Inbox: Which big bat will Red Sox reel in?

Beat reporter Ian Browne answers fans' questions

December 7th, 2017

Who is the power hitter or bat the Red Sox are going to get?
-- @ty_walkks via Twitter

I've been pretty consistent on this one from the beginning in thinking J.D. Martinez will be the big bat who signs with Boston. The fact that Shohei Ohtani declined to speak with the Red Sox and that Giancarlo Stanton is headed elsewhere only strengthens my belief that Martinez will be a high priority. Because of the way the Red Sox are constructed as an organization at this time, a clean cash transaction would be the best way for them to acquire a power bat. Signing Martinez would not require a compensatory Draft pick because he wasn't eligible to receive a qualifying offer from the D-backs.
President of baseball operations Dave Dombrowski has good history with Martinez, signing the right-handed hitter with Detroit after his release from Houston in 2014. Given the emergence of and , two strong left-handed hitters, I think another right-handed bat is a bigger need right now for the Red Sox.
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I'm guessing Martinez's market will heat up big time now that Stanton has been traded. The toughest competition for the Red Sox will be the team that finishes second in the Stanton trade sweepstakes.
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Are the Sox going to stick it out with at DH for the final year of his contract, or will they consider trading him? Would there be any takers?
-- @therealRJJoyce via Twitter

As presently constituted, the Red Sox need Hanley's bat in the lineup. Over the years, Hanley has often come back and had a big year when people start to count him out. He had left shoulder surgery, so that could free him up to swing the bat more like he did in 2016. Currently, the Sox are keeping their options open on whether Hanley plays first or serves as the DH.

Do you see a guy like Freddie Freeman or Joey Votto being a potential trade candidate, or are the Sox only interested in free agents? Both of those two would be amazing fits.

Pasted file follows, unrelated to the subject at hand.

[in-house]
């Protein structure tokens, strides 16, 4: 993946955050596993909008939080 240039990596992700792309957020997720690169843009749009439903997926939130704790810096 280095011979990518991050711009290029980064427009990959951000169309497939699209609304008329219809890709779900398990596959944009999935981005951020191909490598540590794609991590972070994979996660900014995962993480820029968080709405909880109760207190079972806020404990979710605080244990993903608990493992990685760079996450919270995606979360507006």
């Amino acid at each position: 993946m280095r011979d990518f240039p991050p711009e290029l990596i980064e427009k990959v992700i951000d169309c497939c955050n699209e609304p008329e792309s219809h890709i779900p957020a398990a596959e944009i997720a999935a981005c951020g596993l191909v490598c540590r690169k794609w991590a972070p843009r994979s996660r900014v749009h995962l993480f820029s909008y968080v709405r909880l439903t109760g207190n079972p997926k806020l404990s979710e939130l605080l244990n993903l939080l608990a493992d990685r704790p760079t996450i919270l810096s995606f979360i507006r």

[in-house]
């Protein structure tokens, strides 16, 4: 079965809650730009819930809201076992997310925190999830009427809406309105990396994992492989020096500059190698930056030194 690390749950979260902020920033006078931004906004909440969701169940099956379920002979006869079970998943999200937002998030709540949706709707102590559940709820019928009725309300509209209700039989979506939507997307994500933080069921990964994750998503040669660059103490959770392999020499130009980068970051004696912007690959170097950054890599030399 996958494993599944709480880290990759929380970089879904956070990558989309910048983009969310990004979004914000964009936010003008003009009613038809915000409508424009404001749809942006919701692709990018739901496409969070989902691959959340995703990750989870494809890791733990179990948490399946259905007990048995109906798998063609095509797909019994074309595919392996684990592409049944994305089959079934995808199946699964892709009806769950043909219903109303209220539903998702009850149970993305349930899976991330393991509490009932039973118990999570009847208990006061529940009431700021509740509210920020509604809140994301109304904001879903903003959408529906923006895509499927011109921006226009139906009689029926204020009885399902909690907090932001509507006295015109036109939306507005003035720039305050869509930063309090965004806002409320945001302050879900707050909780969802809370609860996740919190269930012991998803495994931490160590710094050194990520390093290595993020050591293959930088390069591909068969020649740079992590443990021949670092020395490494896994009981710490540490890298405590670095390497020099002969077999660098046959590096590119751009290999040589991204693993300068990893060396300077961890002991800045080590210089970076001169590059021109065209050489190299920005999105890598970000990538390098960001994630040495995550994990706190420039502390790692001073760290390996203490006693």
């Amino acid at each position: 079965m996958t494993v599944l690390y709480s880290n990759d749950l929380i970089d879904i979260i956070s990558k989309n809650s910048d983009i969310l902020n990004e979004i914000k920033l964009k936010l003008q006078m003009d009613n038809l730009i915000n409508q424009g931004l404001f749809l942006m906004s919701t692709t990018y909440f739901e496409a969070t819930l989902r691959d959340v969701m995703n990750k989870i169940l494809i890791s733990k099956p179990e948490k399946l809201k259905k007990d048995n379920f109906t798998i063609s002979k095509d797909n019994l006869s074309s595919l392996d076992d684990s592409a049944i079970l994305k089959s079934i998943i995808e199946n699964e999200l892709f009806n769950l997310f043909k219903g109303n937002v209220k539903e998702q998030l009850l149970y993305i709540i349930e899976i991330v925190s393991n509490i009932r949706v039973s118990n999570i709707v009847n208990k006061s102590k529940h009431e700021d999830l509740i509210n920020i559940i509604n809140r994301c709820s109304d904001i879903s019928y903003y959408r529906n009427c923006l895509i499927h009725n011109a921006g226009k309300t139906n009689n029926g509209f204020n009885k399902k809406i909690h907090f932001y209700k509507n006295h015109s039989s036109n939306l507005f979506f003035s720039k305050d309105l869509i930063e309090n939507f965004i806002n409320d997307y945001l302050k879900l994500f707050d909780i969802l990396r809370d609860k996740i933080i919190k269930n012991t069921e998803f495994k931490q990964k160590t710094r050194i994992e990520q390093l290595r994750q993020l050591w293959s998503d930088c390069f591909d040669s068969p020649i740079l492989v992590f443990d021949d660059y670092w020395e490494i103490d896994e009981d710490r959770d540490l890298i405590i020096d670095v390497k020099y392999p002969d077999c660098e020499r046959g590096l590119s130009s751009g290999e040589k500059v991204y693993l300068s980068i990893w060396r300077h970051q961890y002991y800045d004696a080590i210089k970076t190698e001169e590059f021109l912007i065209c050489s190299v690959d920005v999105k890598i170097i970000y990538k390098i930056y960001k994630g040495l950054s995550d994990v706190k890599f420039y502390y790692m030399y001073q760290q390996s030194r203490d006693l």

-- @dakernal16 via Twitter

I really don't, for the same reason I've never felt the Red Sox were strong candidates to land Stanton. Boston dealt several top prospects to land and Chris Sale over the last couple of years, so it could be hard for the Red Sox to dig deeper into the pipeline to make a blockbuster trade. Also, Votto has a no-trade clause and there are no indications he wants to leave the Reds.
With all the talk of signing a first baseman, where does that leave ?
-- @C_B_M_ via Twitter

It all depends on how the rest of the offseason shakes out. If Boston winds up acquiring a big bat who plays a position besides first, Travis could get a shot to be part of the solution at first base. The Red Sox like Travis a lot from a mental standpoint, and he has a sound hitting approach. But it's unknown how productive he will be at a position typically associated with strong numbers.

What's the word on ? I haven't read anything on him.
-- @ChrisThehood420 via Twitter

As I'm sure you're aware, the market has been very slow so far this offseason on elite players, which has put players in the second tier like Nunez in even more of a holding pattern than usual. He could still be a fit for the Red Sox if the price is right, but the team has decent organizational depth to fill the void while is out in , and . I think Nunez gave the team a nice spark at the top of the order when he arrived in July, and he's a high-energy player. Stay tuned.
How do you see the Red Sox's bullpen situation playing out next year? They say they want to add another reliever, but I don't think they have room for it.
-- @J_SAB34 via Twitter

If they land the reliever they're looking for, they can make room. One thing Dombrowski has mentioned is that he'd like a solid lefty reliever to balance out all the righties. If there is a roster crunch, the Red Sox could potentially trade one of their righties to make room. That is one area on the team where they have a little duplication.
Any pitching prospects we could see contributing in the next two or three years?
-- @FatiguedWriter via Twitter

The team's top pitching prospect -- in fact, the top prospect in the entire system according to -- is Jay Groome. But Groome was drafted out of high school in 2016, and he could take a few more years to complete his development. The Red Sox don't want to rush him. It will be interesting to see how quickly some of the recent college Draft picks can develop. Tanner Houck, the 24th overall pick this past year, is No. 4 in the team's prospect rankings. Mike Shawaryn (No. 6), the former University of Maryland ace, was really solid in his first pro season, so he will be someone to watch closely in '18.
What are the Sox going to do about and next season?
-- @Peterm2915 via Twitter

Smith should be a full go after making a nice recovery from Tommy John surgery and pitching well late in the season. Things are less clear with Thornburg. It's all a matter of how healthy he will be when he shows up for Spring Training. The righty had a shoulder impingement and a subsequent surgery for thoracic outlet syndrome that wiped away his 2017 season. My hunch is that the Red Sox will be conservative with him so he can be fully healthy when he does get back. That approach worked well with Smith.